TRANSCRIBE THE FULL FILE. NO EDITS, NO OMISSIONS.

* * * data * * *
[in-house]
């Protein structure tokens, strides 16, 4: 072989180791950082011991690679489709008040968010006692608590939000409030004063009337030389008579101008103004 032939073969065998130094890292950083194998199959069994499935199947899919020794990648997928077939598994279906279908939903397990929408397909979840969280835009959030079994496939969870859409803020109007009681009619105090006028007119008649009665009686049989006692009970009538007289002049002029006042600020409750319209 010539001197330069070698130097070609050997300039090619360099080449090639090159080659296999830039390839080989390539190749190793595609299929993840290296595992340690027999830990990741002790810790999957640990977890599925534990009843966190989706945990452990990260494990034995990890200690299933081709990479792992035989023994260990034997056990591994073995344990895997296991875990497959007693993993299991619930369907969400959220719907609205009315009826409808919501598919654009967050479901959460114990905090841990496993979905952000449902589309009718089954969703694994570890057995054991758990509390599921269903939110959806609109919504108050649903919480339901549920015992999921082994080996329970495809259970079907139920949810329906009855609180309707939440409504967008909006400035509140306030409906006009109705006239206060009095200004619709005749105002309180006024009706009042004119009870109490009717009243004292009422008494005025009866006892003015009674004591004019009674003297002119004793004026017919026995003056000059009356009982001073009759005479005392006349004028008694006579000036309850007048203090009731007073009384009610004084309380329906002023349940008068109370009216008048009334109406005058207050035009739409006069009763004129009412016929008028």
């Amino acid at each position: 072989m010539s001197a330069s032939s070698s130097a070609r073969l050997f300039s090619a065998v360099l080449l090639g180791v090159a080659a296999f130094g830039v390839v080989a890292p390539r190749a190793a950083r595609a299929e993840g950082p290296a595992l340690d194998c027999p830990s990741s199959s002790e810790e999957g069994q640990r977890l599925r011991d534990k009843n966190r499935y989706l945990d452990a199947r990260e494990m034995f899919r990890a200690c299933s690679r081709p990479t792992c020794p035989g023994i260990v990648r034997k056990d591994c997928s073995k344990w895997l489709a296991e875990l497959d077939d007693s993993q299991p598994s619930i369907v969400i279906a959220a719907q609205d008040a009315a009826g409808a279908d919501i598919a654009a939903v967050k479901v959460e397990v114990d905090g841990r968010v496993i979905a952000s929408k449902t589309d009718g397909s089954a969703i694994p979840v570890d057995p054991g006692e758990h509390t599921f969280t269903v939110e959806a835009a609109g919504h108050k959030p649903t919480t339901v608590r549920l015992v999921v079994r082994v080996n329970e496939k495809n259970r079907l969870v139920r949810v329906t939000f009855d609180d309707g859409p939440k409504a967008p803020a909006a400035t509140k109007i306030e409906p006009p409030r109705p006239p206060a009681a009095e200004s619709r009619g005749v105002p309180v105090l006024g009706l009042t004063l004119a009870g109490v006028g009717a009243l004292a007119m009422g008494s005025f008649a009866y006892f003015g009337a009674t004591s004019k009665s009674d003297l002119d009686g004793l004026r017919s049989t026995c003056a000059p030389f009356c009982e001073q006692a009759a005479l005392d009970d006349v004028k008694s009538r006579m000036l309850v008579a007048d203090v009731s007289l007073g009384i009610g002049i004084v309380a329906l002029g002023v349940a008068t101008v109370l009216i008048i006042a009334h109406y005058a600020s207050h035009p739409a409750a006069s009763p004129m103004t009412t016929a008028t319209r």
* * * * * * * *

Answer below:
[in-house]
């Protein structure tokens, strides 16, 4: 072989180791950082011991690679489709008040968010006692608590939000409030004063009337030389008579101008103004 032939073969065998130094890292950083194998199959069994499935199947899919020794990648997928077939598994279906279908939903397990929408397909979840969280835009959030079994496939969870859409803020109007009681009619105090006028007119008649009665009686049989006692009970009538007289002049002029006042600020409750319209 010539001197330069070698130097070609050997300039090619360099080449090639090159080659296999830039390839080989390539190749190793595609299929993840290296595992340690027999830990990741002790810790999957640990977890599925534990009843966190989706945990452990990260494990034995990890200690299933081709990479792992035989023994260990034997056990591994073995344990895997296991875990497959007693993993299991619930369907969400959220719907609205009315009826409808919501598919654009967050479901959460114990905090841990496993979905952000449902589309009718089954969703694994570890057995054991758990509390599921269903939110959806609109919504108050649903919480339901549920015992999921082994080996329970495809259970079907139920949810329906009855609180309707939440409504967008909006400035509140306030409906006009109705006239206060009095200004619709005749105002309180006024009706009042004119009870109490009717009243004292009422008494005025009866006892003015009674004591004019009674003297002119004793004026017919026995003056000059009356009982001073009759005479005392006349004028008694006579000036309850007048203090009731007073009384009610004084309380329906002023349940008068109370009216008048009334109406005058207050035009739409006069009763004129009412016929008028």
């Amino acid at each position: 072989m010539s001197a330069s032939s070698s130097a070609r073969l050997f300039s090619a065998v360099l080449l090639g180791v090159a080659a296999f130094g830039v390839v080989a890292p390539r190749a190793a950083r595609a299929e993840g950082p290296a595992l340690d194998c027999p830990s990741s199959s002790e810790e999957g069994q640990r977890l599925r011991d534990k009843n966190r499935y989706l945990d452990a199947r990260e494990m034995f899919r990890a200690c299933s690679r081709p990479t792992c020794p035989g023994i260990v990648r034997k056990d591994c997928s073995k344990w895997l489709a296991e875990l497959d077939d007693s993993q299991p598994s619930i369907v969400i279906a959220a719907q609205d008040a009315a009826g409808a279908d919501i598919a654009a939903v967050k479901v959460e397990v114990d905090g841990r968010v496993i979905a952000s929408k449902t589309d009718g397909s089954a969703i694994p979840v570890d057995p054991g006692e758990h509390t599921f969280t269903v939110e959806a835009a609109g919504h108050k959030p649903t919480t339901v608590r549920l015992v999921v079994r082994v080996n329970e496939k495809n259970r079907l969870v139920r949810v329906t939000f009855d609180d309707g859409p939440k409504a967008p803020a909006a400035t509140k109007i306030e409906p006009p409030r109705p006239p206060a009681a009095e200004s619709r009619g005749v105002p309180v105090l006024g009706l009042t004063l004119a009870g109490v006028g009717a009243l004292a007119m009422g008494s005025f008649a009866y006892f003015g009337a009674t004591s004019k009665s009674d003297l002119d009686g004793l004026r017919s049989t026995c003056a000059p030389f009356c009982e001073q006692a009759a005479l005392d009970d006349v004028k008694s009538r006579m000036l309850v008579a007048d203090v009731s007289l007073g009384i009610g002049i004084v309380a329906l002029g002023v349940a008068t101008v109370l009216i008048i006042a009334h109406y005058a600020s207050h035009p739409a409750a006069s009763p004129m103004t009412t016929a008028t319209r």